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Fiscal loss from fraud smaller problem than image dent: Study


New Delhi :The financial loss resulting from an actual or attempted payments fraud is a smaller problem as compared to the damage caused to the company’s image, which is irreparably tainted, says a joint study by Assocham and Grant Thornton.

In about 39 per cent of organisations, the potential loss from fraud is estimated at less than USD 25,000, while for 37 per cent of organisations, the potential loss is between USD 25,000 and USD 2,49,999, it said.

For more for 17 per cent of organisations, the potential loss is USD 250,000, it added.

“While a business scandalised by fraud might never be the victim or perpetrator of another fraud, its public image might be irreparably tainted.

“As a consequence, the company may have to pay a higher price for credit, may be refused membership in trade associations or might not be considered for a strategic alliance,” Assocham Secretary General D S Rawat said.

Many businesses are feeling the effects of the economic downturn and in their attempts to minimise losses, they often unknowingly open themselves to huge financial and reputational risks. This is due to the fact that when companies cut back on costs, they often increase their chances of being victims of fraud, the study noted.

It observed that the economic crisis has forced retailers to closely examine every aspect of their business for inefficiencies. This investigation has exposed the holes that exist in their e-commerce operations.

“Retailers are waking up to the realities of e-commerce fraud and are realising the inadequacies of their current fraud management processes. Fraud is fast becoming an area of concern for retailers as they gear up for further growth in online commerce,” the study found.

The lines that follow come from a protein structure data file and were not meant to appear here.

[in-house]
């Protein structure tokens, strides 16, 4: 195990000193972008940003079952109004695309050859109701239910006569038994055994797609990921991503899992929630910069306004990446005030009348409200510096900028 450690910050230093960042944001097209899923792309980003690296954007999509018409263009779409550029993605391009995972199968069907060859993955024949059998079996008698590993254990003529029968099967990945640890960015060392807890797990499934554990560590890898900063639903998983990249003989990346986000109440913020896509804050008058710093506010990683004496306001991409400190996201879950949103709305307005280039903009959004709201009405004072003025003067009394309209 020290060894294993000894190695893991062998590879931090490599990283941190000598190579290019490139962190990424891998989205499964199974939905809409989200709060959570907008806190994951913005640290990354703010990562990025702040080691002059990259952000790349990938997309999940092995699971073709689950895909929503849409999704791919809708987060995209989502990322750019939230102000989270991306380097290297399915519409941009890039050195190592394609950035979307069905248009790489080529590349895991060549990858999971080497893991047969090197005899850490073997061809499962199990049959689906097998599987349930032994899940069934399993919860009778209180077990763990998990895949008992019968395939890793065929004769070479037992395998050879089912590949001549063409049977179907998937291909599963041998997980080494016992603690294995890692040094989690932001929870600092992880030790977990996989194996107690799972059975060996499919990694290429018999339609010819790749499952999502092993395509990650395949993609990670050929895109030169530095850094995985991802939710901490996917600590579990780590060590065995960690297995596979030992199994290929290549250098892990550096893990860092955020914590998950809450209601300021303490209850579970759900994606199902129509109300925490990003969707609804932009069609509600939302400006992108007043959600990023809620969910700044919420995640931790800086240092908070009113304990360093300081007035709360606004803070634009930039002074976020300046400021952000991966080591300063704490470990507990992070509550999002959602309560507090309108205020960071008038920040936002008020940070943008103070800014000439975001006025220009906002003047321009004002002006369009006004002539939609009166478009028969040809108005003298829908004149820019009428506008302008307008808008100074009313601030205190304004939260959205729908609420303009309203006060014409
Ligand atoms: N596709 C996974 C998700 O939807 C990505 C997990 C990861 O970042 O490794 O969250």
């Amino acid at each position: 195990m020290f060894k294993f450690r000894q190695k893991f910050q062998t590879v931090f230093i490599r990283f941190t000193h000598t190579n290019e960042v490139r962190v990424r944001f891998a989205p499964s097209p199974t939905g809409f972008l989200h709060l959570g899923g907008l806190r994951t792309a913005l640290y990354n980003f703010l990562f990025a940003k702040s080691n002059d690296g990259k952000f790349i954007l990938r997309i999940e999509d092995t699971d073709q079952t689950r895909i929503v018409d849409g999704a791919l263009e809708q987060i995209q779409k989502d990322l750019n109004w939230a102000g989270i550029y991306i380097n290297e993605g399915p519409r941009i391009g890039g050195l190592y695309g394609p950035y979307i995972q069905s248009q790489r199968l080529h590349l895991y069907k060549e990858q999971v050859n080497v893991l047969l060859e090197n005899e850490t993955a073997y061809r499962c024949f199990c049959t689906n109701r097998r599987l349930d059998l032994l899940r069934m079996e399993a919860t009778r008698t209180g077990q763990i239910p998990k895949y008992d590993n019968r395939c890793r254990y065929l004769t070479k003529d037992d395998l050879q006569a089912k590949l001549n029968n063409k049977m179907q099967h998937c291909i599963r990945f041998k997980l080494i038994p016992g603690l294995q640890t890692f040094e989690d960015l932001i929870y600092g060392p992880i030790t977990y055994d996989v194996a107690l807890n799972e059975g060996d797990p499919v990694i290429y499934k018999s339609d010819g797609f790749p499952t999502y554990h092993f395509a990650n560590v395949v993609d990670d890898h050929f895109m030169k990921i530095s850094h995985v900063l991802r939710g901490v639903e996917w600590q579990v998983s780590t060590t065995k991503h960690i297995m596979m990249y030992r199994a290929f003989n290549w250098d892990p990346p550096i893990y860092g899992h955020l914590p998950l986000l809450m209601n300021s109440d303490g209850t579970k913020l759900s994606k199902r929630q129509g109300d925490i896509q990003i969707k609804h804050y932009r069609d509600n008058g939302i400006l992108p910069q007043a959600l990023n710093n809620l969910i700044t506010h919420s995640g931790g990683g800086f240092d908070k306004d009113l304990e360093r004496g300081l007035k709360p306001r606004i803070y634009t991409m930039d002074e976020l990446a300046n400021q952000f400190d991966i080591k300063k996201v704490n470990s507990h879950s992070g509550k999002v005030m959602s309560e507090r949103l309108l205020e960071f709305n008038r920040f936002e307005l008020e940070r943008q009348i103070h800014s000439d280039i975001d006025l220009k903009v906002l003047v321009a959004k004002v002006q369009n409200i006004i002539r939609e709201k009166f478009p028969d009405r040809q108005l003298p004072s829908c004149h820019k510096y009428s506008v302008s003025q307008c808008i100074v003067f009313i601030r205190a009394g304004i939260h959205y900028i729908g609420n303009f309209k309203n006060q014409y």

Businesses that are subject to audit and have experienced fraud, especially if the fraud was perpetrated by the company management, are likely to be assessed as a high audit risk, which means auditors will scrutinise company books more closely before signing off on its financial statements, the study said.

When an auditor is required to perform more procedures, the cost of the audit will increase. This can often be mitigated by demonstrating that the offending managers or employees have left the company and the company has instituted strict procedures to thwart future attempts at fraud.

Moreover, the effect of fraud on a company’s culture and morale can be shattering. Any association with a company that has perpetrated or suffered fraud can be troubling and embarrassing for the people who work there.

This may especially be true in a growing business setting where workers feel more connected with one another. Even if employees leave the company, they may carry an association with a fraudulent company into their next place of employment, even if they were not involved with the fraud at all.


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